The UK has officially rejoined the Horizon Europe science programme as an associate country, three years after it left the EU research and innovation scheme following the UK’s departure from the European Union.
As of yesterday, the UK became an associate of the scheme, allowing UK researchers to participate in the programme, which focuses on supporting climate science and clean technology projects to address global challenges.
Under the terms of the association agreement deal finalized in early December by EU and UK negotiators, UK researchers will have the same opportunities as researchers from other associated countries, including consortium leadership and access to funding.
Horizon Europe is the largest international research and innovation programme globally, with the EU allocating £82bn from its budget for 2021-2027 for the scheme.
Associated countries, including Albania, Armenia, Norway, Serbia, Turkey, Tunisia, and now the UK, are also expected to make financial contributions to the programme. The UK is expected to contribute almost €2.6bn per year on average to both Horizon Europe and Copernicus.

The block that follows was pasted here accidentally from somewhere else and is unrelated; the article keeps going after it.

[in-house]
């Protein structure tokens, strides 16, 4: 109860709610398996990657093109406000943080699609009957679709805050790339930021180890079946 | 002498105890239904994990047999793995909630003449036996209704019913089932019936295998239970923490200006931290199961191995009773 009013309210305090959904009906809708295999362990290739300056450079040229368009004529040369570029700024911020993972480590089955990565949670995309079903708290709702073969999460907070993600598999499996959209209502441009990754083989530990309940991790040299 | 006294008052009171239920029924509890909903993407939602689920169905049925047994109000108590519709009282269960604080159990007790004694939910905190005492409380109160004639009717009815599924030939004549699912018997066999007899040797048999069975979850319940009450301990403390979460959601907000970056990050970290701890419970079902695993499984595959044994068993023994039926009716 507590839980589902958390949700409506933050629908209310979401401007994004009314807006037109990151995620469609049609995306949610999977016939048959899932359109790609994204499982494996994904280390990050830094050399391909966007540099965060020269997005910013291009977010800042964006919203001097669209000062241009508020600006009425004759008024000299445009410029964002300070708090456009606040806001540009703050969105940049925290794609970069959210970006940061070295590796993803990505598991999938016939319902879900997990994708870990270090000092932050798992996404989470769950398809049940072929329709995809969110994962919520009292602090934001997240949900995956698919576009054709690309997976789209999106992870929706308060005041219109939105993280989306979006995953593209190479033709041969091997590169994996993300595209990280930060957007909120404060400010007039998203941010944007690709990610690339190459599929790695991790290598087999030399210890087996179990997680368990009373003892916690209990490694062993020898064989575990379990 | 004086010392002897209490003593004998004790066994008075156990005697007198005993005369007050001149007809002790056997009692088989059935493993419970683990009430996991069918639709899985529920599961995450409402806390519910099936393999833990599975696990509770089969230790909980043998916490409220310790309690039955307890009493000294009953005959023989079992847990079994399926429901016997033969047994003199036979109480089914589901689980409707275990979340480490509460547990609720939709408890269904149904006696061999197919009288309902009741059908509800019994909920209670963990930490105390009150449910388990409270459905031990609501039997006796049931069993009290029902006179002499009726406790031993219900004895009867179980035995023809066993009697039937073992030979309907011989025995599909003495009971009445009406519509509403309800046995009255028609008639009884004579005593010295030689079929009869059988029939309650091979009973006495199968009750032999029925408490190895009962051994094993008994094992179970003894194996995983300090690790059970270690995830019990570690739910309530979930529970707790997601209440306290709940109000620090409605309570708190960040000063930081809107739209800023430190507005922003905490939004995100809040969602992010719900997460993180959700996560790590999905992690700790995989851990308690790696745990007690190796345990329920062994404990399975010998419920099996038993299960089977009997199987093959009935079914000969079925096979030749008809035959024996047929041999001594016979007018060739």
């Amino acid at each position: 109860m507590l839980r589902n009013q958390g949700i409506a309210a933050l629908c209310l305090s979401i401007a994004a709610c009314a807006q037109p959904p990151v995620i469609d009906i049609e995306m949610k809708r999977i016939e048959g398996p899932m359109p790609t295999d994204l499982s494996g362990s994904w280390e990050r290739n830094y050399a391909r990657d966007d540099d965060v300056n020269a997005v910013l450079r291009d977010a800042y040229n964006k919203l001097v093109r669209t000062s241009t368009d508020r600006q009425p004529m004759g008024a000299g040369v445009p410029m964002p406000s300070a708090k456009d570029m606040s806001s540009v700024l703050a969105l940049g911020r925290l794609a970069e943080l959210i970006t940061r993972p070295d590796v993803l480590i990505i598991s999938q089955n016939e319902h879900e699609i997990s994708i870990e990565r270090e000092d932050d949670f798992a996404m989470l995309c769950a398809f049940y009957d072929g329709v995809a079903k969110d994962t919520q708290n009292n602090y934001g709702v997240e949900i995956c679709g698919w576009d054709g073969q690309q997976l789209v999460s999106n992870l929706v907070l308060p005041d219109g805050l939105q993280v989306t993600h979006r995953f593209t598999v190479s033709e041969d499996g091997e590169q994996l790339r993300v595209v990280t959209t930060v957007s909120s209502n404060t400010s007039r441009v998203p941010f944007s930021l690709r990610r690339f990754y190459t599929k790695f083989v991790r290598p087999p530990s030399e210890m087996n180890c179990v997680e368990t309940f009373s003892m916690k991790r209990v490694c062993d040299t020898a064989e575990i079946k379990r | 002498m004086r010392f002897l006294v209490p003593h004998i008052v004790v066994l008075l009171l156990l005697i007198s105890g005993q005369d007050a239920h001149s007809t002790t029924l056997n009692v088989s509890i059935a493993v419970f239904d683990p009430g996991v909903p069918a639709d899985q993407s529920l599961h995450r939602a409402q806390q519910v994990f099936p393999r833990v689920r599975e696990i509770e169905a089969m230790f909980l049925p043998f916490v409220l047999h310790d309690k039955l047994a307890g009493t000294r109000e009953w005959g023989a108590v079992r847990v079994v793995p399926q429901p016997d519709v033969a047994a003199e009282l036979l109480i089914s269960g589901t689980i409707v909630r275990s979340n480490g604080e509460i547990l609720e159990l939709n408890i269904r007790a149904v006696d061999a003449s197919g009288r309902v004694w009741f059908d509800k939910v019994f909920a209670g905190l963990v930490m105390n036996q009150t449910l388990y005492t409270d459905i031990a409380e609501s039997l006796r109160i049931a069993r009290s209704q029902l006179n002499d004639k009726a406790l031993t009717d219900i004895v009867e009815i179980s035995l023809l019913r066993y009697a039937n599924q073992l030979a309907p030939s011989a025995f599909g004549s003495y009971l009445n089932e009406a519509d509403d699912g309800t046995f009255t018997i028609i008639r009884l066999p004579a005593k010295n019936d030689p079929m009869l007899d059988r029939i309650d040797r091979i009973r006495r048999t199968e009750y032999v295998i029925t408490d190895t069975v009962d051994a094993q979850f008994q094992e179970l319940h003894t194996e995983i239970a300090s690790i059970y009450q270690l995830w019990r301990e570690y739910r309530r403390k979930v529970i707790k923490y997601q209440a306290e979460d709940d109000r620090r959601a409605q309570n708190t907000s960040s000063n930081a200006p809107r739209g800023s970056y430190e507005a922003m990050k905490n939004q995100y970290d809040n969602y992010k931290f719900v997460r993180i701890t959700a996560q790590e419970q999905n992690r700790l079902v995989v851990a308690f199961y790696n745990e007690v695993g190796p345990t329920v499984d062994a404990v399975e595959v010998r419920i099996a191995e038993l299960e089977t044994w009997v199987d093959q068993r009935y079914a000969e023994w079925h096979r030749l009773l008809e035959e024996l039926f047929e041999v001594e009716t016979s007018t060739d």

UK Science Minister Michelle Donelan celebrated the UK’s re-accession to Horizon Europe on social media, highlighting the opportunities for scientific innovation and economic growth.
Starting from today, the UK will also participate in the EU’s Copernicus scheme, which provides services based on satellite data to support emissions reduction and the goals of the European Green Deal.
In a statement published yesterday, the EU Commission praised the UK’s participation in both schemes as a significant moment for scientific and space collaboration between the EU and UK.
The EU Commissioner for Innovation, Research, Culture, Education, and Youth welcomed the UK back to the Horizon family, emphasizing the mutual benefits for scientific progress.
The European Commission and the UK government have committed to joint outreach and engagement activities to encourage the participation of UK entities in both schemes.
Although the UK’s rejoining of the programme comes with less favorable terms than its previous membership as a full member, the EU and UK have agreed on a temporary mechanism to address any risk of “critical underperformance” by the UK until 2027.
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